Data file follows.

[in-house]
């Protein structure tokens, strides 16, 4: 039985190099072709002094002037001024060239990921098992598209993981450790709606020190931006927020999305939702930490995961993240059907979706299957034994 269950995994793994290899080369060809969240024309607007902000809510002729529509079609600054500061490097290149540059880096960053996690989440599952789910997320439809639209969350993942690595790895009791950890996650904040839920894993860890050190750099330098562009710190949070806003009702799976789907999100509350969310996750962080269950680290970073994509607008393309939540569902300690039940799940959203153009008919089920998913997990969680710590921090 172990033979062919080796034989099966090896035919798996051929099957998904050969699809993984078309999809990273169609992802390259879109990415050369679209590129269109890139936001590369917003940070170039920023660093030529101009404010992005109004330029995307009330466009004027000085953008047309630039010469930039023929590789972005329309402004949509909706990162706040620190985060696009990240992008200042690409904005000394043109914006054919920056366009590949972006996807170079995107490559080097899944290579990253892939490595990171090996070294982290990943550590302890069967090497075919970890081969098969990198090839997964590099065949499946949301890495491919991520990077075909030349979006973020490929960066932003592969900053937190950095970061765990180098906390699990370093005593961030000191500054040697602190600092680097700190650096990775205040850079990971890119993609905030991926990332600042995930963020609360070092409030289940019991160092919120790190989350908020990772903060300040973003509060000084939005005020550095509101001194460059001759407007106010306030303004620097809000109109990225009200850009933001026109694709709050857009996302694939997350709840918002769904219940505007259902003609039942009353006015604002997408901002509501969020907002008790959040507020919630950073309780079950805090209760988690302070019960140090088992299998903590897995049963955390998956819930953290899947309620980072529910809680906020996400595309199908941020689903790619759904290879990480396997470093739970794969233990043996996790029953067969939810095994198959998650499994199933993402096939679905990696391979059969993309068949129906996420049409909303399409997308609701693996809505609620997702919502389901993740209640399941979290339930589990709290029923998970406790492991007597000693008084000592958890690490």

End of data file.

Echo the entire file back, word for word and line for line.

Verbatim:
[in-house]
């Protein structure tokens, strides 16, 4: 039985190099072709002094002037001024060239990921098992598209993981450790709606020190931006927020999305939702930490995961993240059907979706299957034994 269950995994793994290899080369060809969240024309607007902000809510002729529509079609600054500061490097290149540059880096960053996690989440599952789910997320439809639209969350993942690595790895009791950890996650904040839920894993860890050190750099330098562009710190949070806003009702799976789907999100509350969310996750962080269950680290970073994509607008393309939540569902300690039940799940959203153009008919089920998913997990969680710590921090 172990033979062919080796034989099966090896035919798996051929099957998904050969699809993984078309999809990273169609992802390259879109990415050369679209590129269109890139936001590369917003940070170039920023660093030529101009404010992005109004330029995307009330466009004027000085953008047309630039010469930039023929590789972005329309402004949509909706990162706040620190985060696009990240992008200042690409904005000394043109914006054919920056366009590949972006996807170079995107490559080097899944290579990253892939490595990171090996070294982290990943550590302890069967090497075919970890081969098969990198090839997964590099065949499946949301890495491919991520990077075909030349979006973020490929960066932003592969900053937190950095970061765990180098906390699990370093005593961030000191500054040697602190600092680097700190650096990775205040850079990971890119993609905030991926990332600042995930963020609360070092409030289940019991160092919120790190989350908020990772903060300040973003509060000084939005005020550095509101001194460059001759407007106010306030303004620097809000109109990225009200850009933001026109694709709050857009996302694939997350709840918002769904219940505007259902003609039942009353006015604002997408901002509501969020907002008790959040507020919630950073309780079950805090209760988690302070019960140090088992299998903590897995049963955390998956819930953290899947309620980072529910809680906020996400595309199908941020689903790619759904290879990480396997470093739970794969233990043996996790029953067969939810095994198959998650499994199933993402096939679905990696391979059969993309068949129906996420049409909303399409997308609701693996809505609620997702919502389901993740209640399941979290339930589990709290029923998970406790492991007597000693008084000592958890690490």